Epsilon sought to explore Chinese consumers’ definitions of brand loyalty and their loyalty motivations, as well as to compare the behaviour of loyalists versus non-loyalists.
The data-driven marketing solutions company conducted the research in the third quarter of 2014 via online channels and face-to-face interviews across mainland China, with 1,000 respondents classified into three socioeconomic classes.
Marketers aiming to win the loyalty of Chinese consumers must look beyond one-size-fits-all marketing programmes and develop data-backed targeting strategies to increase efficiency, according to Epsilon (which, we must note, sells services in that very area).
Brands that came out on top in the loyalty survey are those who are establishing the mechanisms to effectively communicate with and service customers—even after the sale is made.
In this year’s survey, quality, which is determined as a basic criterion in the West, topped the list of loyalty motivators in China for the first time ever (see below).
Product performance and endurance of quality have now trumped price in the mind of the Chinese consumer. Savvy ones no longer necessarily align with the most popular brands, nor with those brands which offer the most convenient locations, said Vivien Deng, China country leader at Epsilon. The exception is for lower income and college respondents, where having convenient locations is significantly more important.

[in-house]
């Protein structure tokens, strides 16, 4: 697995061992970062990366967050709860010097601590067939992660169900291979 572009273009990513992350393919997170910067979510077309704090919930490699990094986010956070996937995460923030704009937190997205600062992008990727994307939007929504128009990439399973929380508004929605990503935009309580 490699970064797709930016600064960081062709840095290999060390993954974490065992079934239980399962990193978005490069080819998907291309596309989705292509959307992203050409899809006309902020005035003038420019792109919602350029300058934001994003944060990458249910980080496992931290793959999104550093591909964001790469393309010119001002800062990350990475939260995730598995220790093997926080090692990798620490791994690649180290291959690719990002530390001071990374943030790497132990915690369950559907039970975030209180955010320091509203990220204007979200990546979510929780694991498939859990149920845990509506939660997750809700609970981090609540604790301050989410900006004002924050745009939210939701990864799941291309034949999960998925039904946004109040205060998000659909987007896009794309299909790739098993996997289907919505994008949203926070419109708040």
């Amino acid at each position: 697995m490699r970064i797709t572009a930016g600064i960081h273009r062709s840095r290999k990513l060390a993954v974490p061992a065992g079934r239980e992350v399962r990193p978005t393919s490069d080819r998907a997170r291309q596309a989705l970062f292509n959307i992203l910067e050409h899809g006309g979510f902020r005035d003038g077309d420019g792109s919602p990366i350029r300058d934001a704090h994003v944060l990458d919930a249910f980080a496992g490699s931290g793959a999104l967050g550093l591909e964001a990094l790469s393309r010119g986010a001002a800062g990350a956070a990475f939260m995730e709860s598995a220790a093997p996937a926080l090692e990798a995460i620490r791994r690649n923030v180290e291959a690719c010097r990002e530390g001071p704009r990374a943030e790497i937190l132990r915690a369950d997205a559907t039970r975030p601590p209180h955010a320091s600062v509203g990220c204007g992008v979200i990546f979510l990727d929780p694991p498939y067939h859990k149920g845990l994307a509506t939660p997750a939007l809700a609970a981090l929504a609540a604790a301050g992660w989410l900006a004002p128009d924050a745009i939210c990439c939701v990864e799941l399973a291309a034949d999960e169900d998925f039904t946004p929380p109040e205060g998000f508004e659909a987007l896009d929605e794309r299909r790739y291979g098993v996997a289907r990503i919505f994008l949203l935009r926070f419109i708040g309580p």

Why China loves Apple
Affordability drives loyalty
The Chinese passion for luxury does not necessarily translate into brand loyalty, according to Epsilon’s survey. Globally, the Chinese may be the biggest buyers of luxury items, accounting for some 29 per cent of purchases last year according to Bain, but they do not feel a sense of allegiance to only a handful of brands as seen in other categories.
Luxury brands with first-mover advantage like Dior or Louis Vuitton are now finding that they are seen as old-fashioned. The recent trend of Chinese shoppers to turn their back on mainstream luxury brands is compounded by the fact that the whole category stalled last year following the government’s crackdown on gift-giving, which severely hurt mainland luxury sales.
Brands offering affordable luxury—Coach and Kate Spade, for example—are making headway with urban consumers who are opting for less opulent brands.
Channel their loyalty
To contend with the sheer scale of the China market, many brands blindly adhere to “360 degree marketing,” disbursing their investments across a wide variety of channels to reach as many consumers as possible. But Epsilon’s survey show that channel effectiveness varies drastically by sector.
E-commerce loyalists are accustomed to using a variety of digital channels including company websites (42%), email (35%), WeChat (34%), mobile apps (29%) and QQ (29%). Financial services loyalists prefer face-to-face interaction (44%) and text messaging (35%) among other digital channels. Grocery loyalists prefer in-store communications (62%) and are still agreeable to postal mail (24%).